For the past few years, I’ve had the opportunity to participate in a really compelling program hosted at Portland’s Lewis & Clark College over the holiday break. They call it “Winterim.” And it’s designed to expose college students to startups and entrepreneurship through a series of talks, mentorship, and a weeklong sprint to build a concept for a company.Read More
[Editor: The following is a guest post by Meredith Goddard, Founder & Director of Five Years In]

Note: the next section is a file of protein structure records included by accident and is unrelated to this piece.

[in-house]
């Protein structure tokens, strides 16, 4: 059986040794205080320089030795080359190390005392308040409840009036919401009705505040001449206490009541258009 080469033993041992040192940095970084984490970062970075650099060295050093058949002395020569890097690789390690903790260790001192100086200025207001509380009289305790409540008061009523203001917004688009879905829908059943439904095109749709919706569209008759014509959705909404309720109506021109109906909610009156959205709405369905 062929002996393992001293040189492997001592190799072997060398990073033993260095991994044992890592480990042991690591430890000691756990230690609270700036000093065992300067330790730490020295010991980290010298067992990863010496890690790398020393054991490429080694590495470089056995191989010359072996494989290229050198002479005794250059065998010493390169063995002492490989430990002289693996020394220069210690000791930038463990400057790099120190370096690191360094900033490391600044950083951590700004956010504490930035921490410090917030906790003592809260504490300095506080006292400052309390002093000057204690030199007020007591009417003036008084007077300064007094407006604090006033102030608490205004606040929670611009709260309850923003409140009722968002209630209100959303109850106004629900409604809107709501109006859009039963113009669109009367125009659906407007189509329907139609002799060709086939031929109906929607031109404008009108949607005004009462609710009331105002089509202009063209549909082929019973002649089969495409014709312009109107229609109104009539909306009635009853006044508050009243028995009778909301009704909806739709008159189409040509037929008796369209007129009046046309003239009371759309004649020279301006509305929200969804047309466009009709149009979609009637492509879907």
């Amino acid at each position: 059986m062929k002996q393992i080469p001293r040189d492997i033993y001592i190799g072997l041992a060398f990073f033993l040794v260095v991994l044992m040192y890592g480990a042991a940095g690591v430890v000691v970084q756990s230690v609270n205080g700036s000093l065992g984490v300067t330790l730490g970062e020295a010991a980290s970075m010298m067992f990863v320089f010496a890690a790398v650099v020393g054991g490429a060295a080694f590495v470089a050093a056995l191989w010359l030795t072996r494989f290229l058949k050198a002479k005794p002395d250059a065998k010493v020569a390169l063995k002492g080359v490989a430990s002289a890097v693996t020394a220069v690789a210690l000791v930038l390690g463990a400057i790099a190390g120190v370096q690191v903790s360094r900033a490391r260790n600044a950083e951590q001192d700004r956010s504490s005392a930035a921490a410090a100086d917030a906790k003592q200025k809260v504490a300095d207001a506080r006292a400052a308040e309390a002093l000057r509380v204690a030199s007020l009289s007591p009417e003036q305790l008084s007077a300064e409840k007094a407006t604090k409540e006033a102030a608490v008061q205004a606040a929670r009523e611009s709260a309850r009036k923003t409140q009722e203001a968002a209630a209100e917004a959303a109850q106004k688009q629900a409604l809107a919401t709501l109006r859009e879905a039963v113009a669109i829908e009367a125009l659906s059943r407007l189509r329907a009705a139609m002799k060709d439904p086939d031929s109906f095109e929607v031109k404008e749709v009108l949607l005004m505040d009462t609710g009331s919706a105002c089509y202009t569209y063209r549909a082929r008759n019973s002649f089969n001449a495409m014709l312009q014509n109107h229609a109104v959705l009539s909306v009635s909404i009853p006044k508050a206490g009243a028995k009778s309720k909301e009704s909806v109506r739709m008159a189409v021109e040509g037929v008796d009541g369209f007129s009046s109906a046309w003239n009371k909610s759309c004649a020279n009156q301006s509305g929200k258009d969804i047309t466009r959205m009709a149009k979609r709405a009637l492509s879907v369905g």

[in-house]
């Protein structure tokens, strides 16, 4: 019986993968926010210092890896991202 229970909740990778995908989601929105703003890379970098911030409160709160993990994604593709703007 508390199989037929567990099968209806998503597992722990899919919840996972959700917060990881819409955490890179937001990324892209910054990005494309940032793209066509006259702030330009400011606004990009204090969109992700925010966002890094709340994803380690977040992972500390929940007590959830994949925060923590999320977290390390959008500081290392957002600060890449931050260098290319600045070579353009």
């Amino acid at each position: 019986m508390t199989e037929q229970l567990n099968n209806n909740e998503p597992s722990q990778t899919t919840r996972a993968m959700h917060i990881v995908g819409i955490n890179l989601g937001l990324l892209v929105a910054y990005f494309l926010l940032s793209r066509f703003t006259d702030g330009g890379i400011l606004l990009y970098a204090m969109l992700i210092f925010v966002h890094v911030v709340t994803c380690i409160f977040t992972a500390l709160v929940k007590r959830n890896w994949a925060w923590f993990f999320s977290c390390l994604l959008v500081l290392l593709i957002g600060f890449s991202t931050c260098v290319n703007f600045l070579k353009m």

Teenagers are less likely than ever to work summer jobs. There has been a precipitous and unprecedented decline in labor force participation rate for teenagers over the last 20 years. In August of 1998, 52.8% of 16-19 year olds participated in the labor force, a number that held steady since the 1950s. In August of 2017, just 35.2% percent of 16-19 year olds participated in the labor force, meaning most Millenials (and younger) have not held summer jobs. Instead of work, many young people are spending more time in summer school, traveling with sports teams and engaging in unpaid internships.